January Birds

January was a good month for birds.

Happy New Year

Inspired by a fellow local birder friend, Jen, I’m trying out birding a 5 mile radius from home and using eBird’s “patch” options to track species. Basically, pick a few places to regularly bird and add them to a patch. It’s a good way to explore nearby parks, maybe save some time driving, and it’s a fun challenge to find new species in regular patches. I started off strong on January 1st with 55 species including a visiting Burrowing Owl at Broughton Beach!

Then the snow came.

8-14″ in some places. My 5 mile radius turned into about 5 feet outside my front door. Luckily I had some decent snowy yard birds. Including a Varied Thrush!

The birds seemed appreciative of the extra suet and seeds I put out. The bird bath turned into an elevated feeder dish.

Dark-eyed Junco and Black-capped Chickadee

California Scrub-Jay

Golden-crowned Sparrow

Most of the common yard birds made an appearance.

Bushtits

House Finch

Downy Woodpecker

I think my most favorite to watch were the Dark-eyed Juncos. They seemed right at home in the snow.

I even had a Slate-colored Dark-eyed Junco, a less common winter-visiting variety. Note the lack of contrasting hood.

They don’t call them snowbirds for nothing. One bird that is most certainly not a snowbird is the Anna’s Hummingbird. It took effort to keep the feeder thawed and free from ice and snow but it was totally worth it to help the hummers through this extraordinarily harsh winter.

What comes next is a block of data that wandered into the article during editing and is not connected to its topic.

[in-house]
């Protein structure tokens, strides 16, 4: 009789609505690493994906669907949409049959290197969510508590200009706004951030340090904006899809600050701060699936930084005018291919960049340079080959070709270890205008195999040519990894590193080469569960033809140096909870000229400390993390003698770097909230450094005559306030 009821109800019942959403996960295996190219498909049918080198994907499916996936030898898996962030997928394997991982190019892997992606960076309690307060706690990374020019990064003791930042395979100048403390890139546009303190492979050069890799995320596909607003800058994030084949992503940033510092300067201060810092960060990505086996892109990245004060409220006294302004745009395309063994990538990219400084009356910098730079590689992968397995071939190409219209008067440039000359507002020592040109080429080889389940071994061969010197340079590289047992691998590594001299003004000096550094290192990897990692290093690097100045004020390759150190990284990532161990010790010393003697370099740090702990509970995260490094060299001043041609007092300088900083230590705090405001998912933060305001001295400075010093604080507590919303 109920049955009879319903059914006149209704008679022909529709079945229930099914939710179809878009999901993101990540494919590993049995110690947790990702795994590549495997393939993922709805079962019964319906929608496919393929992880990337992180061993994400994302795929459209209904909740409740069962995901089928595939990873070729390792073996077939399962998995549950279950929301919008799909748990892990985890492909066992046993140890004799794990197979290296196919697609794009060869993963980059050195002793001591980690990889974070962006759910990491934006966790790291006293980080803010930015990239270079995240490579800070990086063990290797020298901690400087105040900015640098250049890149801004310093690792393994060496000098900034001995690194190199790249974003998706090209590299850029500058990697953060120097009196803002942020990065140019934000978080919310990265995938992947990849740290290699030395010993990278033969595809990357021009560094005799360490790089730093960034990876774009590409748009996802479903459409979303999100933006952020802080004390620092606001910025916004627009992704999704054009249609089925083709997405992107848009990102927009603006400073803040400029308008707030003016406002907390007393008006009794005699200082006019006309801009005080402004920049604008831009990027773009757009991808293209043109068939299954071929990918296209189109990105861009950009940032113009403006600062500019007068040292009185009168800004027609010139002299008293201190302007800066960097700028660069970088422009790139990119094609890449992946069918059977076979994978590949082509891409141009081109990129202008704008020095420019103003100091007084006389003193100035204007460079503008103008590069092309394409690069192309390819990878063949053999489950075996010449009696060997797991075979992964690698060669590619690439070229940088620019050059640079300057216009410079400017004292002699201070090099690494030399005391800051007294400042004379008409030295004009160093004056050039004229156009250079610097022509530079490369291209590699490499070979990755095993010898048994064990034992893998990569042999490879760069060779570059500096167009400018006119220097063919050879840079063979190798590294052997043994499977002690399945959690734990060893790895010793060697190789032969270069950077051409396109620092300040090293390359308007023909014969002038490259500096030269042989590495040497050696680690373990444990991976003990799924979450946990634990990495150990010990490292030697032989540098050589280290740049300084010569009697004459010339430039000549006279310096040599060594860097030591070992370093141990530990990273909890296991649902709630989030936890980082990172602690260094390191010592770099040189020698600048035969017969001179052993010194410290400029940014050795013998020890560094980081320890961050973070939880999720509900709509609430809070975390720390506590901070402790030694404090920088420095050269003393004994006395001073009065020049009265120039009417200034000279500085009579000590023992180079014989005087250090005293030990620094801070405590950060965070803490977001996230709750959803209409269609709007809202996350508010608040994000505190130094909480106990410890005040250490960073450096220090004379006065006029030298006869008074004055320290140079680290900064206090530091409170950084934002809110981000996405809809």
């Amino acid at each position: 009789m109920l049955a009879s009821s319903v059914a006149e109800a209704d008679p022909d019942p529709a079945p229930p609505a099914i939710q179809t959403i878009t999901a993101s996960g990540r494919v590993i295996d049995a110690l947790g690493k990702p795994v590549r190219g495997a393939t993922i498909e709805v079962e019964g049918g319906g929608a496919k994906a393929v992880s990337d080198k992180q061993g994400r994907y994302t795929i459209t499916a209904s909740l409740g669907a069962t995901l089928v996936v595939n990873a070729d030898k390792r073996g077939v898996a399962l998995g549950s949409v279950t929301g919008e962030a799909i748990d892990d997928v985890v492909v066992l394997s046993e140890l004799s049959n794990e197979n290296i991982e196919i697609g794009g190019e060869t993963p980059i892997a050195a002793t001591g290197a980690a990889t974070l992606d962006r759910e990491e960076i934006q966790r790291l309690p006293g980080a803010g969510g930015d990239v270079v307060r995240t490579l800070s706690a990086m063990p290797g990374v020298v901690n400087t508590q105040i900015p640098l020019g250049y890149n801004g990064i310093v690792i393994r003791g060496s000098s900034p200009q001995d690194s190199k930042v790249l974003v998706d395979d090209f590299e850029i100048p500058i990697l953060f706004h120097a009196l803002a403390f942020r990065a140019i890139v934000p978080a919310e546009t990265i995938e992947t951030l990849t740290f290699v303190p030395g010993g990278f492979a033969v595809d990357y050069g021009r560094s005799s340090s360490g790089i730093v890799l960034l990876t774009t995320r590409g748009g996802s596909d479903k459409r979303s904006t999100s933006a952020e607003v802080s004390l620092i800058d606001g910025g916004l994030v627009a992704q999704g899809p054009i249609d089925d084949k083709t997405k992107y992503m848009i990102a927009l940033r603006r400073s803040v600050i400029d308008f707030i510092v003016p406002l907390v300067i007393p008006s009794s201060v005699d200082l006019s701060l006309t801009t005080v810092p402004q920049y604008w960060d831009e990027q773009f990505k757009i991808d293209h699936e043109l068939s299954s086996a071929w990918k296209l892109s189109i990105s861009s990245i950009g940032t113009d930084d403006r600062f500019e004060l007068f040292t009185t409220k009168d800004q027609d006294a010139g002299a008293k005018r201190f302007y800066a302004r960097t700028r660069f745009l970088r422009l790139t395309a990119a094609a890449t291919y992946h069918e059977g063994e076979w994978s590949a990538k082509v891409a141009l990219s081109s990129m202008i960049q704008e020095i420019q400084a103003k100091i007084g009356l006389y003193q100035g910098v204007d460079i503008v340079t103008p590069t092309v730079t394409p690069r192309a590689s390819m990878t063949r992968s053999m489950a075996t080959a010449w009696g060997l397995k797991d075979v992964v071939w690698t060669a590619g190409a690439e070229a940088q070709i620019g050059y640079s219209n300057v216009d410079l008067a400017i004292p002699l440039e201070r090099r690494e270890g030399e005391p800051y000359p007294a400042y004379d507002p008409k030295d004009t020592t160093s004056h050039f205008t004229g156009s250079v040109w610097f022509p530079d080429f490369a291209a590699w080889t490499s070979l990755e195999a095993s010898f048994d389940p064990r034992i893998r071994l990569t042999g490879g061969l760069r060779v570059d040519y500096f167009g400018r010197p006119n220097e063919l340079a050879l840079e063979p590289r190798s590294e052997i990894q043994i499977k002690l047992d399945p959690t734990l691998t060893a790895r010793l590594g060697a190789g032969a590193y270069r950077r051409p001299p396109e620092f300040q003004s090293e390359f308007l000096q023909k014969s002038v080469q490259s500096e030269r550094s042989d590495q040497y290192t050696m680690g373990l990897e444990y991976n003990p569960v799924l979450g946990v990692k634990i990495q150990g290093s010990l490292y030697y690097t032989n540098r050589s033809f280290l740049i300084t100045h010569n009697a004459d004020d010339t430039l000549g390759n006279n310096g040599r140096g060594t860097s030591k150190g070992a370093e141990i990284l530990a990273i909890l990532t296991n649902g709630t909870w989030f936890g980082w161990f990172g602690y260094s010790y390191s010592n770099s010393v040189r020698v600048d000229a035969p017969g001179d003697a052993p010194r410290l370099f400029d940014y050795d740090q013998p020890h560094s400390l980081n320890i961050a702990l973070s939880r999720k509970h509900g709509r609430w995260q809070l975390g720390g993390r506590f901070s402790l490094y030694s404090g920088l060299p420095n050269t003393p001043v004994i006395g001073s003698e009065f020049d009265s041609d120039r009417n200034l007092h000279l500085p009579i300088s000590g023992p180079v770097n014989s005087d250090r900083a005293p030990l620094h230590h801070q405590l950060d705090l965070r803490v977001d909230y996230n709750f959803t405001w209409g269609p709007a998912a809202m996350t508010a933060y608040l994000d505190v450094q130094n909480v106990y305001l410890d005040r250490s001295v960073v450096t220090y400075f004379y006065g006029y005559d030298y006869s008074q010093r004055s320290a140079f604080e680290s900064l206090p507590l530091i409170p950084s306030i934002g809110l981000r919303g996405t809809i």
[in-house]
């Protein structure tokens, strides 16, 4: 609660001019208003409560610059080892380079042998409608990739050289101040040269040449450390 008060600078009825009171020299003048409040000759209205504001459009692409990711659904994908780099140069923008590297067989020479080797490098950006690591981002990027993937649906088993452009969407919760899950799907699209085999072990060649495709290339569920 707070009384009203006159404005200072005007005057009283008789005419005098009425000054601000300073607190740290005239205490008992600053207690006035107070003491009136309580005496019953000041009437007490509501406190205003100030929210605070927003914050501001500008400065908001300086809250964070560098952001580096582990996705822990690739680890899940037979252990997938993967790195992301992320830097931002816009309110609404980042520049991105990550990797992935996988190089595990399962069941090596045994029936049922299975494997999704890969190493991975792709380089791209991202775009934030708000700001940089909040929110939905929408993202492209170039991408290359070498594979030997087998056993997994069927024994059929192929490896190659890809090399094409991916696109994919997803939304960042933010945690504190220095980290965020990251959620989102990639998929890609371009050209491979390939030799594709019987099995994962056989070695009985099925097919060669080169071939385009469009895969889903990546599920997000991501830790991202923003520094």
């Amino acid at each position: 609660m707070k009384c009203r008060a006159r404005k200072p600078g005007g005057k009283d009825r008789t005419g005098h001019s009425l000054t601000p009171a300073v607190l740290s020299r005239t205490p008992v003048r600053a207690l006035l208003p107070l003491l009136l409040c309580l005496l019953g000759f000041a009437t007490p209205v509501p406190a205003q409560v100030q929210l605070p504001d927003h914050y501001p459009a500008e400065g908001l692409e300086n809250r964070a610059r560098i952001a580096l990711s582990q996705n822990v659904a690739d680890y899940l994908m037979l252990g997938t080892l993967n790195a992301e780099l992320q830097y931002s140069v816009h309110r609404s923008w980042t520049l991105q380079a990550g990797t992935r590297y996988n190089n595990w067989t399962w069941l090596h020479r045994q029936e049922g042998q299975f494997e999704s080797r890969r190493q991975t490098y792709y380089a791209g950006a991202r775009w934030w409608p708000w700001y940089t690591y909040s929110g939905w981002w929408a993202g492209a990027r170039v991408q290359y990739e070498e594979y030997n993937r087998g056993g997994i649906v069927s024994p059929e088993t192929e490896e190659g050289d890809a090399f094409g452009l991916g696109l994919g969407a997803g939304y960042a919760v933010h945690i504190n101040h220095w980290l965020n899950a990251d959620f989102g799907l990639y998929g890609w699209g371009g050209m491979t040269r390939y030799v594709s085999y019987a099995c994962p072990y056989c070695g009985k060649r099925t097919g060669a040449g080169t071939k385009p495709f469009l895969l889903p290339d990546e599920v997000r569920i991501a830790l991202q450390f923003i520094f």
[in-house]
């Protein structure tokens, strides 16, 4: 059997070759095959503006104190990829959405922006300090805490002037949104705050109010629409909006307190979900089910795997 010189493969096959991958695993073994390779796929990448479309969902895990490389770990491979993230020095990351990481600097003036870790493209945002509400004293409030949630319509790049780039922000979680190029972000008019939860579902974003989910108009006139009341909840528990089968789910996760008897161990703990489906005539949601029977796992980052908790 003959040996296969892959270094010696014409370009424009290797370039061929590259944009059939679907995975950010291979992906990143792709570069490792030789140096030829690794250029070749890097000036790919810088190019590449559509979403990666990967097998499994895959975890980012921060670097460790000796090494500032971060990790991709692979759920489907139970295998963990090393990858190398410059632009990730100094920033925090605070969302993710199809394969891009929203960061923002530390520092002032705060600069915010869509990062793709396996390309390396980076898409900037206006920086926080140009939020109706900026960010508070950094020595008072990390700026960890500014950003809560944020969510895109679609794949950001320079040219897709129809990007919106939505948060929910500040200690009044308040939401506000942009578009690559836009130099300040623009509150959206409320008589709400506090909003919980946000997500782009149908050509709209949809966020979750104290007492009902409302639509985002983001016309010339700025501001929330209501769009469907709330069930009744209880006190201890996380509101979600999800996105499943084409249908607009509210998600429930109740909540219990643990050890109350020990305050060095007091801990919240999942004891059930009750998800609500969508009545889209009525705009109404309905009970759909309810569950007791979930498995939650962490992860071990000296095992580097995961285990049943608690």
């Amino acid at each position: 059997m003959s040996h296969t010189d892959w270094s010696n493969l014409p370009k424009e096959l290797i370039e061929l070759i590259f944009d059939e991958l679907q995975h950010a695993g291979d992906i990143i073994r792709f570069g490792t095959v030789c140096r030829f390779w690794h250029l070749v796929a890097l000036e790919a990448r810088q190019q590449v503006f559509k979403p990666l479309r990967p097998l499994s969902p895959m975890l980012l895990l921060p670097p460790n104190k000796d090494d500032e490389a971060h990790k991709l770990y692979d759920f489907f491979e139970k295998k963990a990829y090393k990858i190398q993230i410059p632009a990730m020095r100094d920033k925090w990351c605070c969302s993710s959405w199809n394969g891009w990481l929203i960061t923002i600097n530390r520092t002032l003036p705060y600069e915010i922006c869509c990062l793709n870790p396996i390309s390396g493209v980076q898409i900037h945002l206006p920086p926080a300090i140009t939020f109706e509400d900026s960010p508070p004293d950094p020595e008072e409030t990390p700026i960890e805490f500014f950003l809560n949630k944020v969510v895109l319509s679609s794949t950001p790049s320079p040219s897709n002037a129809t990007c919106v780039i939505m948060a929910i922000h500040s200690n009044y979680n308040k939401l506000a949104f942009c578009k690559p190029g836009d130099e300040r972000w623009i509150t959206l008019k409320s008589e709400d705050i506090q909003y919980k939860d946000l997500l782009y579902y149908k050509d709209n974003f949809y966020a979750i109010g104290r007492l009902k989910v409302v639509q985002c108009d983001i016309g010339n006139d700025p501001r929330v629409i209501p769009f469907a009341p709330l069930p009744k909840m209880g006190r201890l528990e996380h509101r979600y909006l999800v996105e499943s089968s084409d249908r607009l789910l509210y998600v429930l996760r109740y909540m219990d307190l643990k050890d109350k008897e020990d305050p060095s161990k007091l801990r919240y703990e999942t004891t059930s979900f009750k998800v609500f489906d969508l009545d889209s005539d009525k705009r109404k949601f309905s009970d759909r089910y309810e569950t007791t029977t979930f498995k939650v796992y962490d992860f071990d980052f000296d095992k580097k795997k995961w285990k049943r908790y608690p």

Before the big snowstorm I took time off from work to make it out to see the (normally east coast) Black-throated Blue Warbler that wintered in SW Portland.

Black-throated Blue Warbler (right)

Found just outside my 5mi radius. I have a new mission to figure out how to attract rarities to the yard.

One rare bird that did find it’s way to a local patch was a Bohemian Waxwing at Mt Tabor. I geared up in a snow-tire equipped Subaru to make it up there and search.

Icy stairs of doom

I arrived on the scene to find a birder who had just seen a bohemian fly overhead. Something I love-hate to hear. At least the bird was here, but I’d just missed an easy sighting. I made my way down the icy trail to check out hawthorne trees.

Where there are berries, there are birds. I found about 300-400 American Robins, a handful of Cedar Waxwings, and one blurry Bohemian Waxwing!

It happened so fast. The bird flew in, I tried to get my bearings, change my camera settings and it was gone. I searched and searched while my hands froze, then I finally found it again high up in the tree.

Pretty exciting. As I circled around to get a better view, a Sharp-shinned Hawk darted in and spooked all the birds away.

Kind of annoying for scaring the rarity, but also kind of awesome to see the hawk so close. I enjoyed the looks I got and called it a day.

On another snowy day I made it out to Smith and Bybee wetlands to tromp through snow and find a reported shrike. The park was “closed” which made it perfectly quiet and lovely.